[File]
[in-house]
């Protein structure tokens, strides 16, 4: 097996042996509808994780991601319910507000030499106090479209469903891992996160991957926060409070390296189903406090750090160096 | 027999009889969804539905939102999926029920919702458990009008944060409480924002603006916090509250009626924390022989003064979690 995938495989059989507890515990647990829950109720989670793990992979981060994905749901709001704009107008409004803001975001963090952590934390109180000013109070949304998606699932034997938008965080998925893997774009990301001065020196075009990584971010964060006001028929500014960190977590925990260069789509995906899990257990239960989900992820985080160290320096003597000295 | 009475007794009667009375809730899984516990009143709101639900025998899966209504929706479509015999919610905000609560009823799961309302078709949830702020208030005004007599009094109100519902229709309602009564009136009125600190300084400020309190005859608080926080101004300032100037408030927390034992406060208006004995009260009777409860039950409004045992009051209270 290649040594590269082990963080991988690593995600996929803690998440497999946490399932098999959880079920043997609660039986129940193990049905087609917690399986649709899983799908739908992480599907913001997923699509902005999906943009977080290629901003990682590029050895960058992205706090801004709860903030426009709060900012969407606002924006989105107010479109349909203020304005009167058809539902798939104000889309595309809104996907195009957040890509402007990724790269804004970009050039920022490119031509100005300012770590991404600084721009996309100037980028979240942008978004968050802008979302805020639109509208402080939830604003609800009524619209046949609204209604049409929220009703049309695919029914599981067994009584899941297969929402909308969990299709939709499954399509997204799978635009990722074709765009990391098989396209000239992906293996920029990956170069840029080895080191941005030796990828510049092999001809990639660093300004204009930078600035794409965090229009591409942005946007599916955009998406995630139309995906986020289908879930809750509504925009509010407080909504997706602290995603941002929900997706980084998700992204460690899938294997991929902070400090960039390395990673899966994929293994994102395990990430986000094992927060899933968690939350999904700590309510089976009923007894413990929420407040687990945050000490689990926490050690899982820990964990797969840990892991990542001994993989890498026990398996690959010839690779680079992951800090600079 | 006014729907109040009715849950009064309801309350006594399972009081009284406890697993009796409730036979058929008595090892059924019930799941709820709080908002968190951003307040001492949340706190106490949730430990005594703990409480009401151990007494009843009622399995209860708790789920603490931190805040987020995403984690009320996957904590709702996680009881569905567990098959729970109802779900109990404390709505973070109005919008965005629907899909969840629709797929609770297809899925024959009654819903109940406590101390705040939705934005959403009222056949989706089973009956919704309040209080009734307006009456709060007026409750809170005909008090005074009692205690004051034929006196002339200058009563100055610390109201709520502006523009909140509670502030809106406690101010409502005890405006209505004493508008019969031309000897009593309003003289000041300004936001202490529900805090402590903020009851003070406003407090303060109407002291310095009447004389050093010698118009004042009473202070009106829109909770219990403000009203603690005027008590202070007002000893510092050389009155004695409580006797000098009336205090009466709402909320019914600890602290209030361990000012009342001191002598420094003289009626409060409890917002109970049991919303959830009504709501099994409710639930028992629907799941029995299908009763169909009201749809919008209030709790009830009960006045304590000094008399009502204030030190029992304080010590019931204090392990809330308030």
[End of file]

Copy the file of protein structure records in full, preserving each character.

[in-house]
């Protein structure tokens, strides 16, 4: 097996042996509808994780991601319910507000030499106090479209469903891992996160991957926060409070390296189903406090750090160096 | 027999009889969804539905939102999926029920919702458990009008944060409480924002603006916090509250009626924390022989003064979690 995938495989059989507890515990647990829950109720989670793990992979981060994905749901709001704009107008409004803001975001963090952590934390109180000013109070949304998606699932034997938008965080998925893997774009990301001065020196075009990584971010964060006001028929500014960190977590925990260069789509995906899990257990239960989900992820985080160290320096003597000295 | 009475007794009667009375809730899984516990009143709101639900025998899966209504929706479509015999919610905000609560009823799961309302078709949830702020208030005004007599009094109100519902229709309602009564009136009125600190300084400020309190005859608080926080101004300032100037408030927390034992406060208006004995009260009777409860039950409004045992009051209270 290649040594590269082990963080991988690593995600996929803690998440497999946490399932098999959880079920043997609660039986129940193990049905087609917690399986649709899983799908739908992480599907913001997923699509902005999906943009977080290629901003990682590029050895960058992205706090801004709860903030426009709060900012969407606002924006989105107010479109349909203020304005009167058809539902798939104000889309595309809104996907195009957040890509402007990724790269804004970009050039920022490119031509100005300012770590991404600084721009996309100037980028979240942008978004968050802008979302805020639109509208402080939830604003609800009524619209046949609204209604049409929220009703049309695919029914599981067994009584899941297969929402909308969990299709939709499954399509997204799978635009990722074709765009990391098989396209000239992906293996920029990956170069840029080895080191941005030796990828510049092999001809990639660093300004204009930078600035794409965090229009591409942005946007599916955009998406995630139309995906986020289908879930809750509504925009509010407080909504997706602290995603941002929900997706980084998700992204460690899938294997991929902070400090960039390395990673899966994929293994994102395990990430986000094992927060899933968690939350999904700590309510089976009923007894413990929420407040687990945050000490689990926490050690899982820990964990797969840990892991990542001994993989890498026990398996690959010839690779680079992951800090600079 | 006014729907109040009715849950009064309801309350006594399972009081009284406890697993009796409730036979058929008595090892059924019930799941709820709080908002968190951003307040001492949340706190106490949730430990005594703990409480009401151990007494009843009622399995209860708790789920603490931190805040987020995403984690009320996957904590709702996680009881569905567990098959729970109802779900109990404390709505973070109005919008965005629907899909969840629709797929609770297809899925024959009654819903109940406590101390705040939705934005959403009222056949989706089973009956919704309040209080009734307006009456709060007026409750809170005909008090005074009692205690004051034929006196002339200058009563100055610390109201709520502006523009909140509670502030809106406690101010409502005890405006209505004493508008019969031309000897009593309003003289000041300004936001202490529900805090402590903020009851003070406003407090303060109407002291310095009447004389050093010698118009004042009473202070009106829109909770219990403000009203603690005027008590202070007002000893510092050389009155004695409580006797000098009336205090009466709402909320019914600890602290209030361990000012009342001191002598420094003289009626409060409890917002109970049991919303959830009504709501099994409710639930028992629907799941029995299908009763169909009201749809919008209030709790009830009960006045304590000094008399009502204030030190029992304080010590019931204090392990809330308030």